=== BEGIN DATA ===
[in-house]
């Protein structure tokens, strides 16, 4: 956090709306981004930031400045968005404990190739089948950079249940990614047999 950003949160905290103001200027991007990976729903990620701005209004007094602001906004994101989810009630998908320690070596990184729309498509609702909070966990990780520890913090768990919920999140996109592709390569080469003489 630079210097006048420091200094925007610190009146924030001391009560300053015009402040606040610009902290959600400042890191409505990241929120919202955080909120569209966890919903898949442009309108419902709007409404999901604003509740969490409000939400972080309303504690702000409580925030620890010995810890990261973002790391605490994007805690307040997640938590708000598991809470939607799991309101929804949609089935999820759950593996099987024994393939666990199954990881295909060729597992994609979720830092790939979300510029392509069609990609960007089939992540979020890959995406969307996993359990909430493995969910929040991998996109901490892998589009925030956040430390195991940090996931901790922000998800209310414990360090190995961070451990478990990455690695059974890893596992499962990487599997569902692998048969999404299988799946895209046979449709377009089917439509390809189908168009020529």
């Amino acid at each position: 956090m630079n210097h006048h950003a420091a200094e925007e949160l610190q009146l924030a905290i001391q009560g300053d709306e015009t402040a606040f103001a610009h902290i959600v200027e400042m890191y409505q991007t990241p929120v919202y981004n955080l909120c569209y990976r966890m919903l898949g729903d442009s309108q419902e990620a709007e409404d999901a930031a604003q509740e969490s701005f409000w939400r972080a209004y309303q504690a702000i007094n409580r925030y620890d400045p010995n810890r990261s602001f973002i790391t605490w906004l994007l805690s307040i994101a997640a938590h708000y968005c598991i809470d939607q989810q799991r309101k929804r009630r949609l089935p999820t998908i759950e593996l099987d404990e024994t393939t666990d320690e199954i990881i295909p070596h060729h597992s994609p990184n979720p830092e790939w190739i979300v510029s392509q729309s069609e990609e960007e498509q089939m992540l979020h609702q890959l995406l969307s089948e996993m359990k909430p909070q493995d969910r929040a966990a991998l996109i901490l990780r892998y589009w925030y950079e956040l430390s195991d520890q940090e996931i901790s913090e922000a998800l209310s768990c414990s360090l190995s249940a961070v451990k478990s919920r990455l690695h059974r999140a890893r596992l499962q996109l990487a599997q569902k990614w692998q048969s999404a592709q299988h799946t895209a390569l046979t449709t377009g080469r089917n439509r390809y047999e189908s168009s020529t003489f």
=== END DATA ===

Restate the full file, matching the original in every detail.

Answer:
[in-house]
């Protein structure tokens, strides 16, 4: 956090709306981004930031400045968005404990190739089948950079249940990614047999 950003949160905290103001200027991007990976729903990620701005209004007094602001906004994101989810009630998908320690070596990184729309498509609702909070966990990780520890913090768990919920999140996109592709390569080469003489 630079210097006048420091200094925007610190009146924030001391009560300053015009402040606040610009902290959600400042890191409505990241929120919202955080909120569209966890919903898949442009309108419902709007409404999901604003509740969490409000939400972080309303504690702000409580925030620890010995810890990261973002790391605490994007805690307040997640938590708000598991809470939607799991309101929804949609089935999820759950593996099987024994393939666990199954990881295909060729597992994609979720830092790939979300510029392509069609990609960007089939992540979020890959995406969307996993359990909430493995969910929040991998996109901490892998589009925030956040430390195991940090996931901790922000998800209310414990360090190995961070451990478990990455690695059974890893596992499962990487599997569902692998048969999404299988799946895209046979449709377009089917439509390809189908168009020529």
């Amino acid at each position: 956090m630079n210097h006048h950003a420091a200094e925007e949160l610190q009146l924030a905290i001391q009560g300053d709306e015009t402040a606040f103001a610009h902290i959600v200027e400042m890191y409505q991007t990241p929120v919202y981004n955080l909120c569209y990976r966890m919903l898949g729903d442009s309108q419902e990620a709007e409404d999901a930031a604003q509740e969490s701005f409000w939400r972080a209004y309303q504690a702000i007094n409580r925030y620890d400045p010995n810890r990261s602001f973002i790391t605490w906004l994007l805690s307040i994101a997640a938590h708000y968005c598991i809470d939607q989810q799991r309101k929804r009630r949609l089935p999820t998908i759950e593996l099987d404990e024994t393939t666990d320690e199954i990881i295909p070596h060729h597992s994609p990184n979720p830092e790939w190739i979300v510029s392509q729309s069609e990609e960007e498509q089939m992540l979020h609702q890959l995406l969307s089948e996993m359990k909430p909070q493995d969910r929040a966990a991998l996109i901490l990780r892998y589009w925030y950079e956040l430390s195991d520890q940090e996931i901790s913090e922000a998800l209310s768990c414990s360090l190995s249940a961070v451990k478990s919920r990455l690695h059974r999140a890893r596992l499962q996109l990487a599997q569902k990614w692998q048969s999404a592709q299988h799946t895209a390569l046979t449709t377009g080469r089917n439509r390809y047999e189908s168009s020529t003489f």